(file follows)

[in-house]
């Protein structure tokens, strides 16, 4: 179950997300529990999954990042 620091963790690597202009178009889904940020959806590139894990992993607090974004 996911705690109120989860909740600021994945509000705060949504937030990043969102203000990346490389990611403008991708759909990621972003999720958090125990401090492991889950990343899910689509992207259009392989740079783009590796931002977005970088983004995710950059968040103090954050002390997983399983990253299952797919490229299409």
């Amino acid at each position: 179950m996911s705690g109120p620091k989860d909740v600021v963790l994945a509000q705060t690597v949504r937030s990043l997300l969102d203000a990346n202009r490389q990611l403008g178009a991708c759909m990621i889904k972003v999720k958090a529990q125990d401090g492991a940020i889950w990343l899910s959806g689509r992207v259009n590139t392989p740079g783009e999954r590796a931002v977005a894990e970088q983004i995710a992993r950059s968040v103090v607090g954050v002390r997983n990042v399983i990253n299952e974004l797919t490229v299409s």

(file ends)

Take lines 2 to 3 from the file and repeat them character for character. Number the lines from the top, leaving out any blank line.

């Protein structure tokens, strides 16, 4: 179950997300529990999954990042 620091963790690597202009178009889904940020959806590139894990992993607090974004 996911705690109120989860909740600021994945509000705060949504937030990043969102203000990346490389990611403008991708759909990621972003999720958090125990401090492991889950990343899910689509992207259009392989740079783009590796931002977005970088983004995710950059968040103090954050002390997983399983990253299952797919490229299409």
């Amino acid at each position: 179950m996911s705690g109120p620091k989860d909740v600021v963790l994945a509000q705060t690597v949504r937030s990043l997300l969102d203000a990346n202009r490389q990611l403008g178009a991708c759909m990621i889904k972003v999720k958090a529990q125990d401090g492991a940020i889950w990343l899910s959806g689509r992207v259009n590139t392989p740079g783009e999954r590796a931002v977005a894990e970088q983004i995710a992993r950059s968040v103090v607090g954050v002390r997983n990042v399983i990253n299952e974004l797919t490229v299409s």